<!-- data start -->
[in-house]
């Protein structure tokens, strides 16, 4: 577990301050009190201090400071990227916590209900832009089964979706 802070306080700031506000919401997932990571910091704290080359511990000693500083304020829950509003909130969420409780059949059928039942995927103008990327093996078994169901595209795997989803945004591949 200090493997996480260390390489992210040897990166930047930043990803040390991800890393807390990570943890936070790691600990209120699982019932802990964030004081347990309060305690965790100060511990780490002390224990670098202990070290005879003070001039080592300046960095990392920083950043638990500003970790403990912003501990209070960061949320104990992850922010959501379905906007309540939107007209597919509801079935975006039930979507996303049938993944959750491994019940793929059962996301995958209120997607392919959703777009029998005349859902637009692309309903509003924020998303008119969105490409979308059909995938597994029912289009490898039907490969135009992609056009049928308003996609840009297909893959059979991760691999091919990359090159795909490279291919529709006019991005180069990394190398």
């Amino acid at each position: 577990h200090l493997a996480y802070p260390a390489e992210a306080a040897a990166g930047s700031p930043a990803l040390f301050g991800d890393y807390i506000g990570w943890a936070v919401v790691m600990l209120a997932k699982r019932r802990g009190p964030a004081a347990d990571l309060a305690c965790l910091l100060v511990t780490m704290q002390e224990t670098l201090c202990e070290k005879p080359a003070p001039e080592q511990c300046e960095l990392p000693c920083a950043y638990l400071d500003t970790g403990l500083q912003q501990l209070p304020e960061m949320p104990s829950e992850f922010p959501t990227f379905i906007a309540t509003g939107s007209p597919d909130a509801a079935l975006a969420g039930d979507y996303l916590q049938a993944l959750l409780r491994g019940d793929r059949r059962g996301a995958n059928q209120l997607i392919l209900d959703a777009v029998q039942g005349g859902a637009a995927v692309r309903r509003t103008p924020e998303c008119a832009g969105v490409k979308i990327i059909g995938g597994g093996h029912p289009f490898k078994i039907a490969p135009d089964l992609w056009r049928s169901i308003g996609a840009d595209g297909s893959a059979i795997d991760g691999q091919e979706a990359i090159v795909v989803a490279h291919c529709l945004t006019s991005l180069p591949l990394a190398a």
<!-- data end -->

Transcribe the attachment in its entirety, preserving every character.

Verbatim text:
[in-house]
């Protein structure tokens, strides 16, 4: 577990301050009190201090400071990227916590209900832009089964979706 802070306080700031506000919401997932990571910091704290080359511990000693500083304020829950509003909130969420409780059949059928039942995927103008990327093996078994169901595209795997989803945004591949 200090493997996480260390390489992210040897990166930047930043990803040390991800890393807390990570943890936070790691600990209120699982019932802990964030004081347990309060305690965790100060511990780490002390224990670098202990070290005879003070001039080592300046960095990392920083950043638990500003970790403990912003501990209070960061949320104990992850922010959501379905906007309540939107007209597919509801079935975006039930979507996303049938993944959750491994019940793929059962996301995958209120997607392919959703777009029998005349859902637009692309309903509003924020998303008119969105490409979308059909995938597994029912289009490898039907490969135009992609056009049928308003996609840009297909893959059979991760691999091919990359090159795909490279291919529709006019991005180069990394190398």
């Amino acid at each position: 577990h200090l493997a996480y802070p260390a390489e992210a306080a040897a990166g930047s700031p930043a990803l040390f301050g991800d890393y807390i506000g990570w943890a936070v919401v790691m600990l209120a997932k699982r019932r802990g009190p964030a004081a347990d990571l309060a305690c965790l910091l100060v511990t780490m704290q002390e224990t670098l201090c202990e070290k005879p080359a003070p001039e080592q511990c300046e960095l990392p000693c920083a950043y638990l400071d500003t970790g403990l500083q912003q501990l209070p304020e960061m949320p104990s829950e992850f922010p959501t990227f379905i906007a309540t509003g939107s007209p597919d909130a509801a079935l975006a969420g039930d979507y996303l916590q049938a993944l959750l409780r491994g019940d793929r059949r059962g996301a995958n059928q209120l997607i392919l209900d959703a777009v029998q039942g005349g859902a637009a995927v692309r309903r509003t103008p924020e998303c008119a832009g969105v490409k979308i990327i059909g995938g597994g093996h029912p289009f490898k078994i039907a490969p135009d089964l992609w056009r049928s169901i308003g996609a840009d595209g297909s893959a059979i795997d991760g691999q091919e979706a990359i090159v795909v989803a490279h291919c529709l945004t006019s991005l180069p591949l990394a190398a």